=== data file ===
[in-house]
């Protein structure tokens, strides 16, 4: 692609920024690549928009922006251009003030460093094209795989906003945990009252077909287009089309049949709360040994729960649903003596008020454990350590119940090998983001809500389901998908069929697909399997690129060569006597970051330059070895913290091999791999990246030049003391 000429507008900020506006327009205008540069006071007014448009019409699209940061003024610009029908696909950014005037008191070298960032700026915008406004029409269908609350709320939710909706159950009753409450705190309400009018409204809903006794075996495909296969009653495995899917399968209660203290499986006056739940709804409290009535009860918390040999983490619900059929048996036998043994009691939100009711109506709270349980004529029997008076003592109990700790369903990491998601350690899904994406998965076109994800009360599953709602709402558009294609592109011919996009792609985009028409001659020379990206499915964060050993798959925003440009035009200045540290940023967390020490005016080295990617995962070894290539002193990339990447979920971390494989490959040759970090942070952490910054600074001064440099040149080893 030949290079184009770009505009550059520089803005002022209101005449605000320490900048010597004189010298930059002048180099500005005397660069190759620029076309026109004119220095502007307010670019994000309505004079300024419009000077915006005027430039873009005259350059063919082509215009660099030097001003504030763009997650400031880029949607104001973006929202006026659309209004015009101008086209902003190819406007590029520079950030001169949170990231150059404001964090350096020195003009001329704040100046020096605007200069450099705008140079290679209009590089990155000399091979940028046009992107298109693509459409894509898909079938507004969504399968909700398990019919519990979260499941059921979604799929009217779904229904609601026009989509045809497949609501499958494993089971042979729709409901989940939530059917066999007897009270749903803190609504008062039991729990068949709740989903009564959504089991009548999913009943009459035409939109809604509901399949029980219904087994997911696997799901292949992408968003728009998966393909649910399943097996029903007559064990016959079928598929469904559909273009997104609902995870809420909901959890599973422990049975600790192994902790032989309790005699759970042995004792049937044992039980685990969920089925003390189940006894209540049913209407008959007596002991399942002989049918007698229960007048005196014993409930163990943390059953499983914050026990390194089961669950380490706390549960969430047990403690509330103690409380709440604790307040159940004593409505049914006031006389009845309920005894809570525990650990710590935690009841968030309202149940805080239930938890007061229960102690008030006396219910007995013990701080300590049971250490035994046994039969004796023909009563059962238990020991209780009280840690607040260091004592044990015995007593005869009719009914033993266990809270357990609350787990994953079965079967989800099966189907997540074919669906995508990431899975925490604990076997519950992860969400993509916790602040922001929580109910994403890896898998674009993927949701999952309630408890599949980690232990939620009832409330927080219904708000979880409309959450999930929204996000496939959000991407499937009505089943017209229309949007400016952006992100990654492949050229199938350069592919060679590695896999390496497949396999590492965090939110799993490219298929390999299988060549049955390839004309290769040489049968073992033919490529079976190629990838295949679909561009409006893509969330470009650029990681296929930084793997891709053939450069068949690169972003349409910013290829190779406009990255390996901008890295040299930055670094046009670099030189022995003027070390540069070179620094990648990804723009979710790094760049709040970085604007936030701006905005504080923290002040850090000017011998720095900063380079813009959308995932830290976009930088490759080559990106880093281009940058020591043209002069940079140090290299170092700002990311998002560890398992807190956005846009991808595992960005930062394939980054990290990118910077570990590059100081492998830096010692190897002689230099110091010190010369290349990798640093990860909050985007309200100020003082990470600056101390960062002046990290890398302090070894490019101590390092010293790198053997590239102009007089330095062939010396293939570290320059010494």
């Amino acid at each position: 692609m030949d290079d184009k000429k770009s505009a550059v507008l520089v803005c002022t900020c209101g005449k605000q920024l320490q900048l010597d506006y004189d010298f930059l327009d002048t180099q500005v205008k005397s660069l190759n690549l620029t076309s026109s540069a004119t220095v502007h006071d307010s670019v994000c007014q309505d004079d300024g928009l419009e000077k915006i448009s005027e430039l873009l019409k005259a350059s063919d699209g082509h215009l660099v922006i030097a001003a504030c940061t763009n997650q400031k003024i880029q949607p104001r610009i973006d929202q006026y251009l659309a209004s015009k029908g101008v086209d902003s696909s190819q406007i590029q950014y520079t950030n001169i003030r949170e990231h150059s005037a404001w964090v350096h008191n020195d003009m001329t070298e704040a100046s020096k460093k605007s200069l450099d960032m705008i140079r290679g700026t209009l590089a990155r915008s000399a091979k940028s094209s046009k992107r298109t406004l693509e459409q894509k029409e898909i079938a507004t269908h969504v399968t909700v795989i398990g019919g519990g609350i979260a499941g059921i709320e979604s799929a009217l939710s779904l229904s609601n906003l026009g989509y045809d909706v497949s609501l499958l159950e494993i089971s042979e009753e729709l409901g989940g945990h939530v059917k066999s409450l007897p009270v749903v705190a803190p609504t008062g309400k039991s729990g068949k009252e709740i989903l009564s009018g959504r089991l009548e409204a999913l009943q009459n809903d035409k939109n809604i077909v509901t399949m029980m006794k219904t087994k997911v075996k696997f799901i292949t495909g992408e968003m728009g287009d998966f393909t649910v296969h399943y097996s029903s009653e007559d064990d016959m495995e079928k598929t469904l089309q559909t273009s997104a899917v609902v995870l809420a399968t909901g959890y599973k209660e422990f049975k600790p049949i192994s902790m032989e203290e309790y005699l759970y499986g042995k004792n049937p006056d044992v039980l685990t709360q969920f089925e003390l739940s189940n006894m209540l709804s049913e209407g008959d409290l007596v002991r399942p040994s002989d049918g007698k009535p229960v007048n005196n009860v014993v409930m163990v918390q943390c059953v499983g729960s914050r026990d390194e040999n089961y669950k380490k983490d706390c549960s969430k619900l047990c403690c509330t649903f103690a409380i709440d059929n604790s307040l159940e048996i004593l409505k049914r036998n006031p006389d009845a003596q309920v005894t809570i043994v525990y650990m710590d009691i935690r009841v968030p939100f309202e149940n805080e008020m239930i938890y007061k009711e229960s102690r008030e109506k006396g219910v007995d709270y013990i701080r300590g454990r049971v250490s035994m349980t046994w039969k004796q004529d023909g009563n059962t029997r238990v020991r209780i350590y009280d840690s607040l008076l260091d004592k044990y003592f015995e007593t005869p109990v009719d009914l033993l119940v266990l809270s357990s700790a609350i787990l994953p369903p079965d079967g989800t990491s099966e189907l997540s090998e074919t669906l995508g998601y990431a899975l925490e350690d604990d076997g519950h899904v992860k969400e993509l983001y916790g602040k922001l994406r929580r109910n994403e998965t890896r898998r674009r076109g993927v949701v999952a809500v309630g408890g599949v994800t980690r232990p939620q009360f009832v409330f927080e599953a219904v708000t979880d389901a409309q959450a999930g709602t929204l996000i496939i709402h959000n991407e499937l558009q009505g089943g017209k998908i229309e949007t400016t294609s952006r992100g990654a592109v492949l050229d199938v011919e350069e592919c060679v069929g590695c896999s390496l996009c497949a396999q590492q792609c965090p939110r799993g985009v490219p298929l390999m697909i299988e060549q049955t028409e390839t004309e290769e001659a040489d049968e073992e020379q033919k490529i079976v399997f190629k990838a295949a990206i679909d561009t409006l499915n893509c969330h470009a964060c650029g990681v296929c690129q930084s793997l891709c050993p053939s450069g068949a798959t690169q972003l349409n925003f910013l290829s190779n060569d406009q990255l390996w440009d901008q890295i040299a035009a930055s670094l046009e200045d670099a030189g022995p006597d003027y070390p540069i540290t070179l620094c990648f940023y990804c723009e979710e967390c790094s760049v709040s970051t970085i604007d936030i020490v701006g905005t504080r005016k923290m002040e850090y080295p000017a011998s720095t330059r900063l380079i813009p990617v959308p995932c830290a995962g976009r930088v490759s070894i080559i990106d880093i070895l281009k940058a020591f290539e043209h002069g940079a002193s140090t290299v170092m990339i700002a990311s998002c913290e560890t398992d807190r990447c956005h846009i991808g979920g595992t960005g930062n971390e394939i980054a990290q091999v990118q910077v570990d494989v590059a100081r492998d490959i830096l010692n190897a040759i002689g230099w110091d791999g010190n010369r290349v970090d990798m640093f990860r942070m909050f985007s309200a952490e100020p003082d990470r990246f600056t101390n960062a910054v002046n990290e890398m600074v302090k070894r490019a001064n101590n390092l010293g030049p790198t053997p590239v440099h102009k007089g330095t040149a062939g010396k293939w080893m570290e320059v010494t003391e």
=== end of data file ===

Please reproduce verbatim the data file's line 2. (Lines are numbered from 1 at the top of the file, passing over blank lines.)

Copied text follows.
């Protein structure tokens, strides 16, 4: 692609920024690549928009922006251009003030460093094209795989906003945990009252077909287009089309049949709360040994729960649903003596008020454990350590119940090998983001809500389901998908069929697909399997690129060569006597970051330059070895913290091999791999990246030049003391 000429507008900020506006327009205008540069006071007014448009019409699209940061003024610009029908696909950014005037008191070298960032700026915008406004029409269908609350709320939710909706159950009753409450705190309400009018409204809903006794075996495909296969009653495995899917399968209660203290499986006056739940709804409290009535009860918390040999983490619900059929048996036998043994009691939100009711109506709270349980004529029997008076003592109990700790369903990491998601350690899904994406998965076109994800009360599953709602709402558009294609592109011919996009792609985009028409001659020379990206499915964060050993798959925003440009035009200045540290940023967390020490005016080295990617995962070894290539002193990339990447979920971390494989490959040759970090942070952490910054600074001064440099040149080893 030949290079184009770009505009550059520089803005002022209101005449605000320490900048010597004189010298930059002048180099500005005397660069190759620029076309026109004119220095502007307010670019994000309505004079300024419009000077915006005027430039873009005259350059063919082509215009660099030097001003504030763009997650400031880029949607104001973006929202006026659309209004015009101008086209902003190819406007590029520079950030001169949170990231150059404001964090350096020195003009001329704040100046020096605007200069450099705008140079290679209009590089990155000399091979940028046009992107298109693509459409894509898909079938507004969504399968909700398990019919519990979260499941059921979604799929009217779904229904609601026009989509045809497949609501499958494993089971042979729709409901989940939530059917066999007897009270749903803190609504008062039991729990068949709740989903009564959504089991009548999913009943009459035409939109809604509901399949029980219904087994997911696997799901292949992408968003728009998966393909649910399943097996029903007559064990016959079928598929469904559909273009997104609902995870809420909901959890599973422990049975600790192994902790032989309790005699759970042995004792049937044992039980685990969920089925003390189940006894209540049913209407008959007596002991399942002989049918007698229960007048005196014993409930163990943390059953499983914050026990390194089961669950380490706390549960969430047990403690509330103690409380709440604790307040159940004593409505049914006031006389009845309920005894809570525990650990710590935690009841968030309202149940805080239930938890007061229960102690008030006396219910007995013990701080300590049971250490035994046994039969004796023909009563059962238990020991209780009280840690607040260091004592044990015995007593005869009719009914033993266990809270357990609350787990994953079965079967989800099966189907997540074919669906995508990431899975925490604990076997519950992860969400993509916790602040922001929580109910994403890896898998674009993927949701999952309630408890599949980690232990939620009832409330927080219904708000979880409309959450999930929204996000496939959000991407499937009505089943017209229309949007400016952006992100990654492949050229199938350069592919060679590695896999390496497949396999590492965090939110799993490219298929390999299988060549049955390839004309290769040489049968073992033919490529079976190629990838295949679909561009409006893509969330470009650029990681296929930084793997891709053939450069068949690169972003349409910013290829190779406009990255390996901008890295040299930055670094046009670099030189022995003027070390540069070179620094990648990804723009979710790094760049709040970085604007936030701006905005504080923290002040850090000017011998720095900063380079813009959308995932830290976009930088490759080559990106880093281009940058020591043209002069940079140090290299170092700002990311998002560890398992807190956005846009991808595992960005930062394939980054990290990118910077570990590059100081492998830096010692190897002689230099110091010190010369290349990798640093990860909050985007309200100020003082990470600056101390960062002046990290890398302090070894490019101590390092010293790198053997590239102009007089330095062939010396293939570290320059010494």